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Gardening with Peat Moss

Gardening with Peat Moss

Many gardeners often discover that the quality of the dirt in their gardens is less than optimal while preparing the soil for gardening. Dirt that is hard or dry (or both) makes growing grass, flowers, trees, fruits, and vegetables especially difficult. Plants need loose, moist soil to properly form the roots that provide nutrients and water to the plants. So, how do you improve the quality of soil that is dry, hard, or clayous? Learn how to use gardening peat moss in your garden with these tips and instructions.

Uses of Peat Moss

Peat MossGardening peat moss is a natural material made from decomposing sphagnum moss that is primarily used to improve the quality of soil. Because of its porousness and sponge-like texture, peat moss is especially useful for raising moisture levels in dry soil and for aerating hard or clayous soil. When added to heavy or hard soil, peat moss aerates the dirt and thus balances the ratio of soil to air, which allows the roots of plants to grow deeper and stronger. Adding peat moss mixed with compost to sandy soil adds body and improves overall quality. Peat moss also helps dry soil remain moist by holding onto water and releasing it more slowly, much like a kitchen sponge drains slowly. By retaining moisture, peat moss also retains nutrients that plants need for healthy growth but that might otherwise wash away more quickly. Peat moss is an excellent soil additive for dirt on lawns, in gardens, and under trees and bushes.

Adding Peat Moss to Soil

Adding peat moss to your soil is fairly easy especially if you do so before you plant any flowers or vegetables in your garden. The quickest way to mix peat moss into the dirt is to use a motorized or manual tiller. After cleaning the surface of your garden by removing garbage and pulling weeds, spread a layer of peat moss about an inch thick over the top of the soil. Using the tiller, mix the peat moss into the dirt thoroughly. Do not just spread the peat moss on top of the soil without tilling because this lightweight material will simply blow away in the wind. You may also use a gardening fork or gardening spade to mix the peat moss into the soil; however, this method is must more time consuming and laborious than tilling. If you plant your seeds or seedlings immediately after adding the peat moss, make sure to water your plants as soon as you are finished. If you plan to wait and plant later, you should water the soil anyway so that the peat moss begins retaining moisture.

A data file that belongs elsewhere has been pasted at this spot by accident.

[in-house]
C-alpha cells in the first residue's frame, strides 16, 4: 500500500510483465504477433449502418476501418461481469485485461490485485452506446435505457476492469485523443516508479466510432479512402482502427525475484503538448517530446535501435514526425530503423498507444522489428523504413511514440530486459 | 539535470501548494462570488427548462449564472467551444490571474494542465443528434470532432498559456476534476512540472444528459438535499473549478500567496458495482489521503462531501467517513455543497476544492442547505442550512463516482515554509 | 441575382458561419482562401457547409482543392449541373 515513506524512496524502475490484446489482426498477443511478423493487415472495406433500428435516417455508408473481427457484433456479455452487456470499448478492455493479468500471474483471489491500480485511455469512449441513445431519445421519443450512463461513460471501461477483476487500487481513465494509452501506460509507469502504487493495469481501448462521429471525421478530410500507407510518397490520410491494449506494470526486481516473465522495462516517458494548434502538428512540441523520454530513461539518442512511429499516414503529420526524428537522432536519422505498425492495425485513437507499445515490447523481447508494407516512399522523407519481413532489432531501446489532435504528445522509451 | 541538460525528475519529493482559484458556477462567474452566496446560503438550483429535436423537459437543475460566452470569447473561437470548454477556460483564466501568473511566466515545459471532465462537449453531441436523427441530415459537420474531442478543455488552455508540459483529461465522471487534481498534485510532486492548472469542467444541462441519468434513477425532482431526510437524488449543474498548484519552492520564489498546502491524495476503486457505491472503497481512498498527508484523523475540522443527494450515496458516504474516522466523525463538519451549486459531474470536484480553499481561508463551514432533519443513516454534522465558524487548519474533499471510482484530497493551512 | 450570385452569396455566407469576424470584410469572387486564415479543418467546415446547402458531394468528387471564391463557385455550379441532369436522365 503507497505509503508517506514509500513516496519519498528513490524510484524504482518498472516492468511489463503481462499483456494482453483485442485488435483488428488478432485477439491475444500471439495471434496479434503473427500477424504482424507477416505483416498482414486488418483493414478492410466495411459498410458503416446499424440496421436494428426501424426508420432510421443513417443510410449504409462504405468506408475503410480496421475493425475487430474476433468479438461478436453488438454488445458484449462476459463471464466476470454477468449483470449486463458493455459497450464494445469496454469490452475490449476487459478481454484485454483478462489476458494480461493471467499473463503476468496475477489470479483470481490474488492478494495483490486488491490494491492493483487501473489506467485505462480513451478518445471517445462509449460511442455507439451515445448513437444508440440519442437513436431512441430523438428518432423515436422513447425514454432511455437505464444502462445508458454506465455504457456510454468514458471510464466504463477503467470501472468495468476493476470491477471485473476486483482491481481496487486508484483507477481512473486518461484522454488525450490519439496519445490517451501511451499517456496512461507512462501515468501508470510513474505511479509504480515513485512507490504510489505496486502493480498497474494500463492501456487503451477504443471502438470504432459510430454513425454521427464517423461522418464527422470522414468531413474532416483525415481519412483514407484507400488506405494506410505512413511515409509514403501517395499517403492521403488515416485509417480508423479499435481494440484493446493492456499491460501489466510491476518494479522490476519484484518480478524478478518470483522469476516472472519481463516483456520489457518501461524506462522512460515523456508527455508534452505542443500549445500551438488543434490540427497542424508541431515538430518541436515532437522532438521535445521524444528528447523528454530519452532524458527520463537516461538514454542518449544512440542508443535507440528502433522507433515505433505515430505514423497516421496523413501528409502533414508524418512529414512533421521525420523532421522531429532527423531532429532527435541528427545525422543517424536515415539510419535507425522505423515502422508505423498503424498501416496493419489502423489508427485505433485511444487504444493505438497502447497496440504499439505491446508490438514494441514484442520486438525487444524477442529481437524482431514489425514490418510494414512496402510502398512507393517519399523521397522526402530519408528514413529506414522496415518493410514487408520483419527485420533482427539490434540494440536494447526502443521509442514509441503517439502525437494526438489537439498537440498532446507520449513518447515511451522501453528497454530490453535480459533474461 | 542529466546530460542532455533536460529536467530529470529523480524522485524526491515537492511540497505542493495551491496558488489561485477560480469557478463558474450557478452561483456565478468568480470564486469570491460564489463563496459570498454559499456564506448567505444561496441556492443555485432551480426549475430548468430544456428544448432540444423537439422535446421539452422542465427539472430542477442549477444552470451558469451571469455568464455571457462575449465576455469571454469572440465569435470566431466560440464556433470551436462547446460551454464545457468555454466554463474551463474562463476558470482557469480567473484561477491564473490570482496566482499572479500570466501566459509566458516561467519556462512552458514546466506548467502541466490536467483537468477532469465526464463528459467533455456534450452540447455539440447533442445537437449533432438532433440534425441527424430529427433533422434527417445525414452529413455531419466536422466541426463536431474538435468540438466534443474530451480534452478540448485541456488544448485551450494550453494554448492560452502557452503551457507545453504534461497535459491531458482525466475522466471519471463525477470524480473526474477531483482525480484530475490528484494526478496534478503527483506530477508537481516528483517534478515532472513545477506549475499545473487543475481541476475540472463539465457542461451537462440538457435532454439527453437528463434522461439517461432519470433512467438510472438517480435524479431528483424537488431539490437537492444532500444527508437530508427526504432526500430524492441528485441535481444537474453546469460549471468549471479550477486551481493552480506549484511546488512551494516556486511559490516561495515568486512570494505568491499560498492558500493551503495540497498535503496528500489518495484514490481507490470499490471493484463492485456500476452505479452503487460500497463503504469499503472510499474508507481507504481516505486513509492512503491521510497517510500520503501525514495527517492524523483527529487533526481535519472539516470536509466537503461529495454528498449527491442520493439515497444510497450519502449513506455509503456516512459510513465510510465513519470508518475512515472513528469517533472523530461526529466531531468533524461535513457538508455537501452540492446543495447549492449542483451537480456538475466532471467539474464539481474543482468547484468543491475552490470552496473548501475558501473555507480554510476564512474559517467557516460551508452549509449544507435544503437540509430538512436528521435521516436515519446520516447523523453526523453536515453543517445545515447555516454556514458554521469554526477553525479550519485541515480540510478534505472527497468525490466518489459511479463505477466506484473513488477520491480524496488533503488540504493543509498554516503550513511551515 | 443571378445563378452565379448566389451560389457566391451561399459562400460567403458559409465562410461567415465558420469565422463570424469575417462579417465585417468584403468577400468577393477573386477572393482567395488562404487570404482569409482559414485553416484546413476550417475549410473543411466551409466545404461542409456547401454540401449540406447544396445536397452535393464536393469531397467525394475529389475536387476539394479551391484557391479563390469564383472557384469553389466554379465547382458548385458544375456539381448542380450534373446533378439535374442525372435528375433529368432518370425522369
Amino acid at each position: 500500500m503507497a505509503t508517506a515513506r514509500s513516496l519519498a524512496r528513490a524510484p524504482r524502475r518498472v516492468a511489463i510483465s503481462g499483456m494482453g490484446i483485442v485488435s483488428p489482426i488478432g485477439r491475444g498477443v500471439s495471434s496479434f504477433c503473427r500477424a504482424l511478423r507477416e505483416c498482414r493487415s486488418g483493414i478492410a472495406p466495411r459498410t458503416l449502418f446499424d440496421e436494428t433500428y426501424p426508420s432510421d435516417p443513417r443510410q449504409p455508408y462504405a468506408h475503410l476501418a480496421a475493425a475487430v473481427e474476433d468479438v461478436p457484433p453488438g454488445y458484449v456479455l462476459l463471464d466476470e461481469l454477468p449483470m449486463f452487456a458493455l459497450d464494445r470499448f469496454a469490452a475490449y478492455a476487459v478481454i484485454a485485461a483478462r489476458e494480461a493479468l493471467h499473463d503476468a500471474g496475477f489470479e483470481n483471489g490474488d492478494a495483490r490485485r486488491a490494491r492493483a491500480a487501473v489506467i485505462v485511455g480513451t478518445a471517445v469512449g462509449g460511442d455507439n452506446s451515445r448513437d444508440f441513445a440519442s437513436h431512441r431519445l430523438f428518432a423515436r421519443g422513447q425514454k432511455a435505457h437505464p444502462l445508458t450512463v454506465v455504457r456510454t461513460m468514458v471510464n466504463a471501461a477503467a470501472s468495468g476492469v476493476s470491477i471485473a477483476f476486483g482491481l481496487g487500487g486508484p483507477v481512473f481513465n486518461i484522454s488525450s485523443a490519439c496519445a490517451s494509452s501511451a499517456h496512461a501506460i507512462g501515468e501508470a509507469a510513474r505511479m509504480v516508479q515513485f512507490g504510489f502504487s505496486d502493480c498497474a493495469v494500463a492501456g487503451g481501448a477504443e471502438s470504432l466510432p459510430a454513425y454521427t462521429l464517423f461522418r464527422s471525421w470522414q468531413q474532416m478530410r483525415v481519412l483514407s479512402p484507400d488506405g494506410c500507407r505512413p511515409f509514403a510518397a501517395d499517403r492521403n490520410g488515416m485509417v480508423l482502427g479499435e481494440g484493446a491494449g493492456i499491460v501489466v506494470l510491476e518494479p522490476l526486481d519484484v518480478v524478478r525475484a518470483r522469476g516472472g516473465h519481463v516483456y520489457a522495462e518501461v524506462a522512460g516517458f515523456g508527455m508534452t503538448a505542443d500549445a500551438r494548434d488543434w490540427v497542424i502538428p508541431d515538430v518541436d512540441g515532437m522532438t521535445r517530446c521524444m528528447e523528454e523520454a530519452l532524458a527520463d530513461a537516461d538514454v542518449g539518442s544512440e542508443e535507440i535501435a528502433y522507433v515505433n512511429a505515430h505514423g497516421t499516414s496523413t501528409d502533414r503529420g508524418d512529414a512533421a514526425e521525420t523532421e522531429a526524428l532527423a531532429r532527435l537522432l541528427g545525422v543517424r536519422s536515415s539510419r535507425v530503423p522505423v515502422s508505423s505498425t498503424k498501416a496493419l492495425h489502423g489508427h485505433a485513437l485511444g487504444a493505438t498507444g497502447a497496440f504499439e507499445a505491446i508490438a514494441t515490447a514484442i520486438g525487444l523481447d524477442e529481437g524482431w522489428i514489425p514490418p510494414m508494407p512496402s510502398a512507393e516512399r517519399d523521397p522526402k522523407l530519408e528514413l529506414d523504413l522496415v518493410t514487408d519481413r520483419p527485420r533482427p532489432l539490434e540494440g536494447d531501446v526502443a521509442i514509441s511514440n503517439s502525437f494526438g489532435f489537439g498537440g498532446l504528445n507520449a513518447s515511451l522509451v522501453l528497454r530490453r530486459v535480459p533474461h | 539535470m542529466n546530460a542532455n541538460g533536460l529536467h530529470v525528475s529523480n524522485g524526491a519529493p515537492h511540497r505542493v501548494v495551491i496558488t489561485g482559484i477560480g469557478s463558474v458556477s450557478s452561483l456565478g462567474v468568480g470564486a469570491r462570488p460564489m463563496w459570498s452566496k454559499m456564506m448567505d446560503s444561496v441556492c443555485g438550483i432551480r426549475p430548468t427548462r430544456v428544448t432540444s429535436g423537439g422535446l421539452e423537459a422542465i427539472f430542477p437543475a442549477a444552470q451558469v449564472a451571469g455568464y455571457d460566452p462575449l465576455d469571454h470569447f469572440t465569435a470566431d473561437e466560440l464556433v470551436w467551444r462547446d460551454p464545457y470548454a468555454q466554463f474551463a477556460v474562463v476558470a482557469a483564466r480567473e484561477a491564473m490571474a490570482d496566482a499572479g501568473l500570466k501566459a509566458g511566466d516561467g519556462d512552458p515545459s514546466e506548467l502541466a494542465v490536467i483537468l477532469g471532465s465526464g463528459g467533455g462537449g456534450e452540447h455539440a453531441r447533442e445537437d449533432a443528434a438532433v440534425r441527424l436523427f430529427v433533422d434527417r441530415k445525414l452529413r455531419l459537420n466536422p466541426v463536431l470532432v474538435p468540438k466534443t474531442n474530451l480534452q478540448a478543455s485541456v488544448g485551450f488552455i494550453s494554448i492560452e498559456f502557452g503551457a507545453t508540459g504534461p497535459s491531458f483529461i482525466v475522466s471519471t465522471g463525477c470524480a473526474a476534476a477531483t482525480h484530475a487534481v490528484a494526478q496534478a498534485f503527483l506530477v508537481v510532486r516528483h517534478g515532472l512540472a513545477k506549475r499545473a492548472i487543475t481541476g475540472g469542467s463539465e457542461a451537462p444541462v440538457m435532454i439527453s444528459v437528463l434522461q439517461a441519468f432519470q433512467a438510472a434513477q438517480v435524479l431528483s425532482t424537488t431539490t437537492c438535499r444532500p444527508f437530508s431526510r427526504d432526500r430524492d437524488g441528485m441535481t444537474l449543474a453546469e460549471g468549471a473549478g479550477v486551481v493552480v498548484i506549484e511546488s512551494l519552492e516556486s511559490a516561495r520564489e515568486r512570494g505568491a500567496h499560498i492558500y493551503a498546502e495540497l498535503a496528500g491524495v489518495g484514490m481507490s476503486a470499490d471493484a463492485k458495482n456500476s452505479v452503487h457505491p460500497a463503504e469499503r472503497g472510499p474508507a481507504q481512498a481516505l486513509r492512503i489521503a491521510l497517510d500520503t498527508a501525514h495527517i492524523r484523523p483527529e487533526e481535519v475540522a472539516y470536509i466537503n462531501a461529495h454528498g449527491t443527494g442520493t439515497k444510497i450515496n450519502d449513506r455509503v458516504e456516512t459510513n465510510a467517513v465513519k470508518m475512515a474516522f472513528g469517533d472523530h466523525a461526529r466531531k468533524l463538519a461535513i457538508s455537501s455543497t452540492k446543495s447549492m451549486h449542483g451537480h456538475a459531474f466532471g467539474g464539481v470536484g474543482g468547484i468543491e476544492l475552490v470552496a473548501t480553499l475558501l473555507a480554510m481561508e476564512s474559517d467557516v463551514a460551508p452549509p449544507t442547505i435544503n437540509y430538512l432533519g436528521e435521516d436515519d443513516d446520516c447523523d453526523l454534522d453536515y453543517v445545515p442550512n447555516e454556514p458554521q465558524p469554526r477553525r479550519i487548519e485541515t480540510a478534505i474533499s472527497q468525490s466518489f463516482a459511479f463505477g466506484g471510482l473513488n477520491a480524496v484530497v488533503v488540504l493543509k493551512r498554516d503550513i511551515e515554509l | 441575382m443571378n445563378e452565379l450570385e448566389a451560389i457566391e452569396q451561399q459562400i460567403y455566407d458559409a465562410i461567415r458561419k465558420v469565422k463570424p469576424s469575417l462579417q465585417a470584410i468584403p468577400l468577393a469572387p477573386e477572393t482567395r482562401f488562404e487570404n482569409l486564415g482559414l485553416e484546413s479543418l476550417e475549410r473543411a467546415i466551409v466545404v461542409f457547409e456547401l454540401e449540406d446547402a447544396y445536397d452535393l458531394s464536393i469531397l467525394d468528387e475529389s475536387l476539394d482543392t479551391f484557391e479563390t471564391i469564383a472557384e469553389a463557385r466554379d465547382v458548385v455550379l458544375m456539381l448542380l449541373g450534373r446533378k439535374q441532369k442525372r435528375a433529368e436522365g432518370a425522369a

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Gardening peat moss is an easy-to-use soil additive that helps loosen heavy soil while retaining the moisture and nutrients that plants need to thrive. Adding peat moss to your gardening soil is simple with these tips and instructions.

References

The Many Faces of Peat: http://www.servicemagic.com/article.show.The-Many-Faces-of-Peat.14242.html
Peat Moss Uses: http://www.gardenguides.com/79475-peat-moss-uses.html
Using Peat Moss: http://www.peatmoss.com/pm-lawn.php

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Image Credits

Gardening with Peat Moss: http://commons.wikimedia.org/wiki/File:Schultz_Sphagnum_Peat_Moss.jpg and https://commons.wikimedia.org/wiki/File:Worms_in_soil_factory.jpg
Peat Moss: http://commons.wikimedia.org/wiki/File:Schultz_Sphagnum_Peat_Moss.jpg

Written by Heather Johnson

Heather is a writer, librarian, linguist, wife, and mother who loves her husband, children, dogs, and cats. She has a bachelor's degree in English with a minor in creative writing and master's degrees in library and information science and English studies with a concentration in linguistics.

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